Information Technology for Uganda Medical Students

 
$1,094
$33,757
Raised
Remaining

Information Technology for Uganda Medical Students

Information Technology for Uganda Medical Students
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Medical students consult a PDA

Medical students consult a PDA
A group of medical students at Makerere University huddle around a handheld computer to test its various features. (view small | med | large | orig)

Teaching PDA Basics

Teaching PDA Basics
Here, an instructor is demonstrating how to use a PDA. Handheld computers are very powerful, but handheld technology is easily adoptable, even by novice users, and it makes tedious record-keeping and data collection easier for health workers. Esther Nambala, a clinical officer in Uganda, tells us, “I use the PDA for many things….One of the major things is we fill in weekly and monthly surveillance forms….It has really simplified work.” (view small | med | large | orig)

Students earnestly examine their new PDAs

Students earnestly examine their new PDAs
Handheld computers can do many of the same tasks as desktops or laptops. They can hold virtual libraries of information including medical textbooks, journal articles, drug databases, national and international essential drug lists, national and international disease treatment guidelines, medical calculators, diagnostic tools, and continuing medical education (CME) and in-service training materials for doctors, nurses, and community health workers. (view small | med | large | orig)

Taking PDAs into the field

Taking PDAs into the field
Once the Makerere University medical students have graduated, they can bring their PDAs into the field with them. PDAs are small, but durable. In fact, they are better suited for use in hot and dusty environments than either desktops or laptops. PDAs can be used for patient tracking and record keeping, pharmaceutical inspections and management, public health program management, routine epidemiological and public health data collection, and in-service training opportunities. (view small | med | large | orig)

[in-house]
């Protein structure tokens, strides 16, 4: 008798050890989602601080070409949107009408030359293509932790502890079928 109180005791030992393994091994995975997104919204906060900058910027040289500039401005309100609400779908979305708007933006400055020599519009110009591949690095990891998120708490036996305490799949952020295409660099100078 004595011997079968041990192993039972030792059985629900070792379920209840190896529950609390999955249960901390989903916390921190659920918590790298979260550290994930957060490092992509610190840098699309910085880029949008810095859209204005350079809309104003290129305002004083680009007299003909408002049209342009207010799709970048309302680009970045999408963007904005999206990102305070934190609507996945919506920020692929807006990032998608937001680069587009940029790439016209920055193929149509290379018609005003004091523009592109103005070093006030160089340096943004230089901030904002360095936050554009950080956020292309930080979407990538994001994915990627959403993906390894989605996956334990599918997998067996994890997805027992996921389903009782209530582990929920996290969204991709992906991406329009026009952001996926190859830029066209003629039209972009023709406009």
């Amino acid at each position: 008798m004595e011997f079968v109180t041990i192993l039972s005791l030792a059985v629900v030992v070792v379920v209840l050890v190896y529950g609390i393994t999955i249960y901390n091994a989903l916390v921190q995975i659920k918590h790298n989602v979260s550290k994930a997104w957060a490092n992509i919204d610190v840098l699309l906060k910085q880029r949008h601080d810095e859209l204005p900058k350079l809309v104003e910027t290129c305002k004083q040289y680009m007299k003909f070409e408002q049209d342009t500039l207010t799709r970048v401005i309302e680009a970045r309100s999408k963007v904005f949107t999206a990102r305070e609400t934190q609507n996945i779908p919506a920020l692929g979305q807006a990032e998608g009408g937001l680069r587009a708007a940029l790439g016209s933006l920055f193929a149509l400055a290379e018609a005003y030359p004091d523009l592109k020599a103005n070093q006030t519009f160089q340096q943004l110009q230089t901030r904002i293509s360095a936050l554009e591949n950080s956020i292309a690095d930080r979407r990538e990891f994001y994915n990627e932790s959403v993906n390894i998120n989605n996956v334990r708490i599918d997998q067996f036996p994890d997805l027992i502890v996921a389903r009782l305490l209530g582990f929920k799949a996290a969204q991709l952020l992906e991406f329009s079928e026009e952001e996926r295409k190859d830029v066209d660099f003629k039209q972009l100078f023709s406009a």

Africa needs more doctors and nurses

Africa needs more doctors and nurses
Across Africa, many communities suffer from a lack of trained health professionals, as demonstrated by the long lines of patients waiting at clinics like this one. PDAs make data collection and record-keeping more efficient, creating more time for doctors to spend with their patients. Handheld computers used to provide long-distance continuing medical education mean doctors do not need to leave their clinics unattended while they travel long distances to attend trainings. (view small | med | large | orig)

PDAs can provide more efficient record-keeping

PDAs can provide more efficient record-keeping
Using PDAs for data collection and record-keeping can be more accurate, efficient, and cost-effective than traditional pen-and-paper methods. Collaborating with the World Health Organization, SATELLIFE has used handheld computers to monitor HIV/AIDS patients on complicated antiretroviral therapy regimes in Uganda. (view small | med | large | orig)

PDAs work well in under-resourced environments

PDAs work well in under-resourced environments
This photo shows a rural health clinic in Uganda with no electricity. The solar panel hanging out the window is used to recharge a SATELLIFE PDA. Handhelds function well even in environments where electric service is intermittent or is only available through car batteries, solar, or other alternative sources. When linked to the GSM wireless network, they can be highly functional even in remote areas with unreliable telecommunications infrastructure. (view small | med | large | orig)

Retired Project

This project is no longer accepting donations.

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Organization

AED-SATELLIFE

Watertown, MA, United States
http://www.healthnet.org

Project Leader

Berhane Gebru

Director of Programs
Watertown, MA United States

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